North Country Folklorist, Varick Chittenden Receives the Prestigious Benjamin A Botkin Award from the American Folklore Society

North Country Folklorist, Varick Chittenden Receives the Prestigious Benjamin A Botkin Award from the American Folklore Society

Each year, the Public Programs Section of the American Folklore Society joins with the AFS Executive Board to award the Benjamin A. Botkin Prize.  This annual award honors an individual for significant lifetime achievement in public folklore.  New York Folklore joins with the folklore community in congratulating North Country folklorist, Varick Chittenden, for receiving this highest honor at the 2021 Annual Meeting of the American Folklore Society, held in Harrisburg, Pennsylvania.

This prize is given in recognition of the work of Benjamin A. Botkin (1901-1975). An eminent New Deal-era folklorist, national folklore editor of the Federal Writers’ Project in 1938-1939, advocate for the public responsibilities of folklorists, author and compiler of many publications on American folklore for general audiences, and head of the Archive of American Folk Song at the Library of Congress from 1942 to 1945, Botkin had a major impact on the field of public folklore and on the public understanding of folklore.

Prize recipients are nominated by their peers with the following criteria:

  • Engagement of a broad public audience in the materials of folklore
  • Impact on the field of public folklore: development of models, methodology, visibility, advocacy
  •  Impact on communities/constituents and their traditional culture
  • Contributions to the body of materials of folklore/public folklore
  • Quality of their scholarship
  • Quality of their public programming and presentations
  • Their impact on the discipline of folklore

Varick Chittenden aptly deserves this honor.  Here is some of the nomination that was submitted to the American Folklore Society for consideration:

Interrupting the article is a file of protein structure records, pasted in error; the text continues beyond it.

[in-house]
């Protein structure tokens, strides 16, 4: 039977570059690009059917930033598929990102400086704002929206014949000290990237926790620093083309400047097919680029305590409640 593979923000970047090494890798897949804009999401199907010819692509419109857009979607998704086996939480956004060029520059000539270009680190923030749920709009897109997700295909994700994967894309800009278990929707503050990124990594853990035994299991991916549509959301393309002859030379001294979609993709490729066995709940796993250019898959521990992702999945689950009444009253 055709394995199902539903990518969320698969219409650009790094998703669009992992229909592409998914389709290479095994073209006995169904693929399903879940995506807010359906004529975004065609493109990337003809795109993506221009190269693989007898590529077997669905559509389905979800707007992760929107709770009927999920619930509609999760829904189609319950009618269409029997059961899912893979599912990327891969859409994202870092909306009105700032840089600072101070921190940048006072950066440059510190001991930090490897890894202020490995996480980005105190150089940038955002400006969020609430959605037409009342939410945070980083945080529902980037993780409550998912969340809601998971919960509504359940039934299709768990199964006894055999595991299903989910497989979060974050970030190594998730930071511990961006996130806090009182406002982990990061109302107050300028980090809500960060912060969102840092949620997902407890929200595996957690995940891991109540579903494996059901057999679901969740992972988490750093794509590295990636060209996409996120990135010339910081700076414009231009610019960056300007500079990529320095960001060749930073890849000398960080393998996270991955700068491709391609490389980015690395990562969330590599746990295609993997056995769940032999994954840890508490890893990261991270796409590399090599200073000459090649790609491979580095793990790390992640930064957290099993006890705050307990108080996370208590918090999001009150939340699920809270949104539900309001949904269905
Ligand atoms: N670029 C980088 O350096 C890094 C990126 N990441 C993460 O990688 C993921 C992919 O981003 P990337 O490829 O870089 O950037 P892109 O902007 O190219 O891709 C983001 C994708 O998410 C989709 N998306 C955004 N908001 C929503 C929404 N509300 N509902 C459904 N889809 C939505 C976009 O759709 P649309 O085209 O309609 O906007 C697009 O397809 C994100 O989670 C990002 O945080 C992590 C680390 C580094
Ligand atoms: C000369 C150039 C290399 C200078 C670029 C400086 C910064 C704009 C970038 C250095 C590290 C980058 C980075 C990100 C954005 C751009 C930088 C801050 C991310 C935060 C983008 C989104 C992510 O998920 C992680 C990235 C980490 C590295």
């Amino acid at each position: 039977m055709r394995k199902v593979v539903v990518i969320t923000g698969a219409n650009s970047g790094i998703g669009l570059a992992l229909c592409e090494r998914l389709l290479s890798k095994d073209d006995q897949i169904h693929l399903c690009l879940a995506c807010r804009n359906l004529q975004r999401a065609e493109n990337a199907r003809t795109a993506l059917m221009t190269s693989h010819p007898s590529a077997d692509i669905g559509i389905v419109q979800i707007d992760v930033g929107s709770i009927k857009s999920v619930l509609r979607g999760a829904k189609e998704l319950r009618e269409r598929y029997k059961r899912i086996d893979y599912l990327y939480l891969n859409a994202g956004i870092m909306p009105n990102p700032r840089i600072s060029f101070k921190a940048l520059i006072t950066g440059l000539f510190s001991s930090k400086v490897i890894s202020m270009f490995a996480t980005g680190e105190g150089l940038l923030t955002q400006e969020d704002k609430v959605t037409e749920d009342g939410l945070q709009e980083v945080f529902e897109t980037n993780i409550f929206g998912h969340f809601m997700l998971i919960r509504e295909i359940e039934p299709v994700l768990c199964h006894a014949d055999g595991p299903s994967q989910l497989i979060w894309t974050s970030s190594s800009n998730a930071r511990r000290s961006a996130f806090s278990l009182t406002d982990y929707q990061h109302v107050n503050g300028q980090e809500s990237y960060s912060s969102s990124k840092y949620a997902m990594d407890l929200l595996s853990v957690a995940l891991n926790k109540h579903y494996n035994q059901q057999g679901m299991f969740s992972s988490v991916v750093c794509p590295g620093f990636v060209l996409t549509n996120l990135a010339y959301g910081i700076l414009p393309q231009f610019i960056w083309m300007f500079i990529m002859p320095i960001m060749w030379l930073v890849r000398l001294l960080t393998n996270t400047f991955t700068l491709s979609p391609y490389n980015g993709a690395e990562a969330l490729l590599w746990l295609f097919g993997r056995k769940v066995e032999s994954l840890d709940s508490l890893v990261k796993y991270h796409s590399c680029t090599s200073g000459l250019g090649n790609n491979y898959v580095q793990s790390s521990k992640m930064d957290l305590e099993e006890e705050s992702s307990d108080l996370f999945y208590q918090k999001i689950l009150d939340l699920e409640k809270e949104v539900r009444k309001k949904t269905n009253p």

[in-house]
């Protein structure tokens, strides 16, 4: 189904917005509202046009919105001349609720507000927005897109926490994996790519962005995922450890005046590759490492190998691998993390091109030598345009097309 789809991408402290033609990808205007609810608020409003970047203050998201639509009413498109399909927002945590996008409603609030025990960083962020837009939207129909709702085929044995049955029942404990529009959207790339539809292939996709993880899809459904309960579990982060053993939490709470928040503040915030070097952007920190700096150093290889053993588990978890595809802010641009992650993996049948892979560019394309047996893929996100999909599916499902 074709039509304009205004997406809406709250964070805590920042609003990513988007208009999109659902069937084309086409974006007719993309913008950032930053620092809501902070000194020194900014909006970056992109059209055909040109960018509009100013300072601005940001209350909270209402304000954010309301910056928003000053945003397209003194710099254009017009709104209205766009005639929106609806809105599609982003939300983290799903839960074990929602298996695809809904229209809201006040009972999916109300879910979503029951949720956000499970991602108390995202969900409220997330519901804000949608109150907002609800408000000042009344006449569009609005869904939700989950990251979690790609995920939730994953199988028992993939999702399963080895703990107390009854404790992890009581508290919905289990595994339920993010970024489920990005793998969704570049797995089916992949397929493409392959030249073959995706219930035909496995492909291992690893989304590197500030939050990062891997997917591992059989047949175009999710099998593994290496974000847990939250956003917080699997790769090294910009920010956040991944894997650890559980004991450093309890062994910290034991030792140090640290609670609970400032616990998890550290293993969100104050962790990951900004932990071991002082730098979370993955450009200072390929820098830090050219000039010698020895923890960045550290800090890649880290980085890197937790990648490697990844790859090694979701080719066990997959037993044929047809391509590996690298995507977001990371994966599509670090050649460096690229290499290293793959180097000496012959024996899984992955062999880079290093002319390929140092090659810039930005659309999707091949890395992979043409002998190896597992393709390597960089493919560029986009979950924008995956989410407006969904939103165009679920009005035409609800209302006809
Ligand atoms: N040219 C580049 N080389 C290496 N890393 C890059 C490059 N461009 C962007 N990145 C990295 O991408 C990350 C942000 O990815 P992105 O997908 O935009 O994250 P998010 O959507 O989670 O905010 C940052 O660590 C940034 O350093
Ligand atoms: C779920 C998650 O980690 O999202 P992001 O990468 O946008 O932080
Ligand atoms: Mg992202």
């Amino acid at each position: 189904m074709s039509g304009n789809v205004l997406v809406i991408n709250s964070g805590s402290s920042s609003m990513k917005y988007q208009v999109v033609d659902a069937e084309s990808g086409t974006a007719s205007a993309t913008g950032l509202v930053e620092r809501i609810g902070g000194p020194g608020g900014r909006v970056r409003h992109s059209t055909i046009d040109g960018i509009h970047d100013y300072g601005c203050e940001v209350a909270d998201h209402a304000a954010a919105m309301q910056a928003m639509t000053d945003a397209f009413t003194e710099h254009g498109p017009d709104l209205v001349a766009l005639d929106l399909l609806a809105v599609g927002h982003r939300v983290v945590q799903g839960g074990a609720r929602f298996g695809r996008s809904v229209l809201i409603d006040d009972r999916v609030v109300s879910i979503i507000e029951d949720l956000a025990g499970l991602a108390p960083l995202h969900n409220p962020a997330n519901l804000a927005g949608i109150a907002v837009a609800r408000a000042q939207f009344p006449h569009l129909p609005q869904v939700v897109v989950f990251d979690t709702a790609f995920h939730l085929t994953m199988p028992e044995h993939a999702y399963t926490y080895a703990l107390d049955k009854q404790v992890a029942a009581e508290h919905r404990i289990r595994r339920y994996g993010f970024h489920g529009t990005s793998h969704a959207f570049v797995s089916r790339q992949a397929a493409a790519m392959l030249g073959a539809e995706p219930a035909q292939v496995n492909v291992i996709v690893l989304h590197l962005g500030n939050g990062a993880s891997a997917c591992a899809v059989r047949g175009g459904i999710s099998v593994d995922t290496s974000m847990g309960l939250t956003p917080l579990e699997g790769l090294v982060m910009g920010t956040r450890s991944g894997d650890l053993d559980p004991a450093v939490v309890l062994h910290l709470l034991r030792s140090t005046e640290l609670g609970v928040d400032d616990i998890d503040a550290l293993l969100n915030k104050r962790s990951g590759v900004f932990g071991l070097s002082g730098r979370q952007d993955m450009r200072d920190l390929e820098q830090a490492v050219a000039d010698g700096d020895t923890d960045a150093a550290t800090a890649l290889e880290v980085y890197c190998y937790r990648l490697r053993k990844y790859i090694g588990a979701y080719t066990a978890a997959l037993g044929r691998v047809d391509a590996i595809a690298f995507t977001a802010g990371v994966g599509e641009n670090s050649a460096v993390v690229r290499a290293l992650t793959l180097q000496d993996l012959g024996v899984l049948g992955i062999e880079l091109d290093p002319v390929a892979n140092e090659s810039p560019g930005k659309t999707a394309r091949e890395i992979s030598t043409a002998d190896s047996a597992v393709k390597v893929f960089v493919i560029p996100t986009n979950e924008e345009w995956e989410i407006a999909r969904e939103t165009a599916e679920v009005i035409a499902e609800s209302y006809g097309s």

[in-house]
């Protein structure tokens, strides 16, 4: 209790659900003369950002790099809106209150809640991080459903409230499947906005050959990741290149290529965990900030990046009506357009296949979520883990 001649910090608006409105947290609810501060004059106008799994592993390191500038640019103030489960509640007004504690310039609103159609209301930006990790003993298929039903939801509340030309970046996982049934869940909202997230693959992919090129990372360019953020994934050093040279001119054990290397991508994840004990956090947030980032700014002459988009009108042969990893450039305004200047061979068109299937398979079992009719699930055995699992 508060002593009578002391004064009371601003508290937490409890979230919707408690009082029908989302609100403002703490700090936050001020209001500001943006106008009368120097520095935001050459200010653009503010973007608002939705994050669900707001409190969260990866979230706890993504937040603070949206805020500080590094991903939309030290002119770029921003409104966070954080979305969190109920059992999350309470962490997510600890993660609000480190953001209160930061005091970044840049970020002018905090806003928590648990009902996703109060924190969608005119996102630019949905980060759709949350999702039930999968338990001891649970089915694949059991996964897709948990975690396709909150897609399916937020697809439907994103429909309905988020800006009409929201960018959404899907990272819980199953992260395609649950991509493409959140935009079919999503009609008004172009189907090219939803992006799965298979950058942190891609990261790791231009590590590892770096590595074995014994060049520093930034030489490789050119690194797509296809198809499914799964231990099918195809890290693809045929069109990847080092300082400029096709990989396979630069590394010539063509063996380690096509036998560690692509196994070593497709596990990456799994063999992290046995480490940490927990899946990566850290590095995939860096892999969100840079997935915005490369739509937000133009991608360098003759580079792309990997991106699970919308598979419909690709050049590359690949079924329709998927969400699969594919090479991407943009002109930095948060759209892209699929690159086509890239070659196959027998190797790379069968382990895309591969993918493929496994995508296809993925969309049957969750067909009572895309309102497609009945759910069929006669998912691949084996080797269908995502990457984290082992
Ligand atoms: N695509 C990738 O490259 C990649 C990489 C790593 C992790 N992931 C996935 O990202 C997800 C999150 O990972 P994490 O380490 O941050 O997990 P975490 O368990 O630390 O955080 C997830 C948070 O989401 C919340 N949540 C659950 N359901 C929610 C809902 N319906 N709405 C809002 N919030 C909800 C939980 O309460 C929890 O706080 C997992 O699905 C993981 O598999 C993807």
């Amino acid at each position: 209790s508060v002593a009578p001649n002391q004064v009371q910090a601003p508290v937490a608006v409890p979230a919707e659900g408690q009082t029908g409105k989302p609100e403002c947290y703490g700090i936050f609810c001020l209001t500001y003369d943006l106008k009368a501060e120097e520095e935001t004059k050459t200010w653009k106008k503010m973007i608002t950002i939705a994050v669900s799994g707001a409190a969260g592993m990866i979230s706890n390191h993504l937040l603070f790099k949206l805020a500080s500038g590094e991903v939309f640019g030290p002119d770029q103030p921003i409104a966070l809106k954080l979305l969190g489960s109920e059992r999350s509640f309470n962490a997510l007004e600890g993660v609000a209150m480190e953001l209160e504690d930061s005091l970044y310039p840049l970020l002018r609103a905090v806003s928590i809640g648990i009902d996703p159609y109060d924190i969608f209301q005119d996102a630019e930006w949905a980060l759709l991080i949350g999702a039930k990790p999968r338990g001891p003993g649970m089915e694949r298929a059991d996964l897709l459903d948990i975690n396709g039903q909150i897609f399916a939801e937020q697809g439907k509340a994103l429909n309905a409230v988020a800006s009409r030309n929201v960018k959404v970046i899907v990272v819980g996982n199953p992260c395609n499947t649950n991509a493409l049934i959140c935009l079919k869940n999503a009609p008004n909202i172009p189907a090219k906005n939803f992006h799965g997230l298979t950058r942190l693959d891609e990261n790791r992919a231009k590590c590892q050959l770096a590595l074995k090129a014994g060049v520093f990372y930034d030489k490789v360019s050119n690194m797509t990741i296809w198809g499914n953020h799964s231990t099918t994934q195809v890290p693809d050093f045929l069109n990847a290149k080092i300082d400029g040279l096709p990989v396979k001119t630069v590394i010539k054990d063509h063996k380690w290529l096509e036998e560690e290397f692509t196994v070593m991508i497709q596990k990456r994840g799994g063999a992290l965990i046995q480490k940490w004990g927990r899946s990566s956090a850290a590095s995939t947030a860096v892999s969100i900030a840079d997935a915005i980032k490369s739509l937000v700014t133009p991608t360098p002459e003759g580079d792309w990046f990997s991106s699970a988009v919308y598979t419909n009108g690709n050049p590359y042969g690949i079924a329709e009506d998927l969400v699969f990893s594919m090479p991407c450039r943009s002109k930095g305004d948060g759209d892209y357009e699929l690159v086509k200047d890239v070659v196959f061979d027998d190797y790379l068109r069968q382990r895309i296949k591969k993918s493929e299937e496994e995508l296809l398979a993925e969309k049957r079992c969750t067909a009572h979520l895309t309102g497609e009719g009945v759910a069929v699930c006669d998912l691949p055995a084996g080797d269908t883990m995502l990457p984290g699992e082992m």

“Varick was born and raised in Northern New York.  As a native New Yorker, he has devoted his life’s work to raising the value and understanding of the traditional culture of New York’s North Country.  He made his first career as a professor of American Studies and Folklore at the State University of New York at Canton, a school that attracts rural students, those who are first generation college students, and students that are largely from the Adirondack or North Country region.  As a professor, he encouraged folklore collecting by his students and focused the lens of folklore and folklore scholarship on his own community.  After obtaining a degree from the Cooperstown Graduate Program in Folk Culture (1976), Varick created the Center for North Country Folklife, and the following year he organized the first Festival of North Country Folklife.

Expanding his vision ever wider, Varick founded the non-profit Traditional Arts of Upstate New York (TAUNY) in 1986, as a collecting and presenting organization that now serves as an important cultural organization for the region and for the state.  There is no other folklore or folk arts organization that so completely serves the North Country of New York.  Today, through his vision, TAUNY is a vibrant arts center that offers folklore and folklife research, exhibitions, ongoing programming, and collections preservation and maintenance.  Housed in a former Woolworth’s Five and Dime, the TAUNY Center serves as an important economic driver for the small city of Canton. To read more about their work, visit their website https://tauny.org/